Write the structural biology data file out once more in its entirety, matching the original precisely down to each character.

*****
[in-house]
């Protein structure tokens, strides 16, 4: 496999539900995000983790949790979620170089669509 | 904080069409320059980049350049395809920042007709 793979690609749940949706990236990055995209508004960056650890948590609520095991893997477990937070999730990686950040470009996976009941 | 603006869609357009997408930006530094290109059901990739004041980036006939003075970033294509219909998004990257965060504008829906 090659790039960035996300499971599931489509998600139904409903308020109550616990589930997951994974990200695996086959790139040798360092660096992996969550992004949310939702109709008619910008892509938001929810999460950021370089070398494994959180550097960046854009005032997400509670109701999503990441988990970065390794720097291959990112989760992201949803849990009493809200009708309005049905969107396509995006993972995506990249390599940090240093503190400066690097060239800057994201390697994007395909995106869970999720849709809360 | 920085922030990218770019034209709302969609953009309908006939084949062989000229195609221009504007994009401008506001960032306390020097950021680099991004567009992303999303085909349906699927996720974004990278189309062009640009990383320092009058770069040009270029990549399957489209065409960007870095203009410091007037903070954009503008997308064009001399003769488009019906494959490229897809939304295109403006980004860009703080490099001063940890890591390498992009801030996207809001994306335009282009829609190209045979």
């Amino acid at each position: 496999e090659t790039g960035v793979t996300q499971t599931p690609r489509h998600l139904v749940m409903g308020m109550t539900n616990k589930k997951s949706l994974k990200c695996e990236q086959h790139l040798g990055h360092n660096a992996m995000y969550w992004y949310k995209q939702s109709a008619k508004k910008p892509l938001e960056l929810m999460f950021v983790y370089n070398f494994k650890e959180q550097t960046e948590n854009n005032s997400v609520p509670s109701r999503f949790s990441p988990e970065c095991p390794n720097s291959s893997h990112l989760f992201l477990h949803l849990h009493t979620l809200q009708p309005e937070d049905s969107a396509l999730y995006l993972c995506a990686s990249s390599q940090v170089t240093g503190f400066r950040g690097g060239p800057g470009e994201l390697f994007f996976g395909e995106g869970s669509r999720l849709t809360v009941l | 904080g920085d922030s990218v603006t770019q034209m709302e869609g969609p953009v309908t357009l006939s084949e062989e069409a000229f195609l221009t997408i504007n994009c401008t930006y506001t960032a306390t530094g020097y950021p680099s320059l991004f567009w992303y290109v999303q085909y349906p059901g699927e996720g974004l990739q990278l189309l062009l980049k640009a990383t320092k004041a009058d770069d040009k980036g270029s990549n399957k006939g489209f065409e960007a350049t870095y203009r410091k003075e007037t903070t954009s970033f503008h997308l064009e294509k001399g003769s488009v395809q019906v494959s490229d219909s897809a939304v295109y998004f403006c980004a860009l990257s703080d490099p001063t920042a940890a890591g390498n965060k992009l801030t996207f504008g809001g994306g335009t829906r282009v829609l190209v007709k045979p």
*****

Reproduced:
[in-house]
């Protein structure tokens, strides 16, 4: 496999539900995000983790949790979620170089669509 | 904080069409320059980049350049395809920042007709 793979690609749940949706990236990055995209508004960056650890948590609520095991893997477990937070999730990686950040470009996976009941 | 603006869609357009997408930006530094290109059901990739004041980036006939003075970033294509219909998004990257965060504008829906 090659790039960035996300499971599931489509998600139904409903308020109550616990589930997951994974990200695996086959790139040798360092660096992996969550992004949310939702109709008619910008892509938001929810999460950021370089070398494994959180550097960046854009005032997400509670109701999503990441988990970065390794720097291959990112989760992201949803849990009493809200009708309005049905969107396509995006993972995506990249390599940090240093503190400066690097060239800057994201390697994007395909995106869970999720849709809360 | 920085922030990218770019034209709302969609953009309908006939084949062989000229195609221009504007994009401008506001960032306390020097950021680099991004567009992303999303085909349906699927996720974004990278189309062009640009990383320092009058770069040009270029990549399957489209065409960007870095203009410091007037903070954009503008997308064009001399003769488009019906494959490229897809939304295109403006980004860009703080490099001063940890890591390498992009801030996207809001994306335009282009829609190209045979």
């Amino acid at each position: 496999e090659t790039g960035v793979t996300q499971t599931p690609r489509h998600l139904v749940m409903g308020m109550t539900n616990k589930k997951s949706l994974k990200c695996e990236q086959h790139l040798g990055h360092n660096a992996m995000y969550w992004y949310k995209q939702s109709a008619k508004k910008p892509l938001e960056l929810m999460f950021v983790y370089n070398f494994k650890e959180q550097t960046e948590n854009n005032s997400v609520p509670s109701r999503f949790s990441p988990e970065c095991p390794n720097s291959s893997h990112l989760f992201l477990h949803l849990h009493t979620l809200q009708p309005e937070d049905s969107a396509l999730y995006l993972c995506a990686s990249s390599q940090v170089t240093g503190f400066r950040g690097g060239p800057g470009e994201l390697f994007f996976g395909e995106g869970s669509r999720l849709t809360v009941l | 904080g920085d922030s990218v603006t770019q034209m709302e869609g969609p953009v309908t357009l006939s084949e062989e069409a000229f195609l221009t997408i504007n994009c401008t930006y506001t960032a306390t530094g020097y950021p680099s320059l991004f567009w992303y290109v999303q085909y349906p059901g699927e996720g974004l990739q990278l189309l062009l980049k640009a990383t320092k004041a009058d770069d040009k980036g270029s990549n399957k006939g489209f065409e960007a350049t870095y203009r410091k003075e007037t903070t954009s970033f503008h997308l064009e294509k001399g003769s488009v395809q019906v494959s490229d219909s897809a939304v295109y998004f403006c980004a860009l990257s703080d490099p001063t920042a940890a890591g390498n965060k992009l801030t996207f504008g809001g994306g335009t829906r282009v829609l190209v007709k045979p």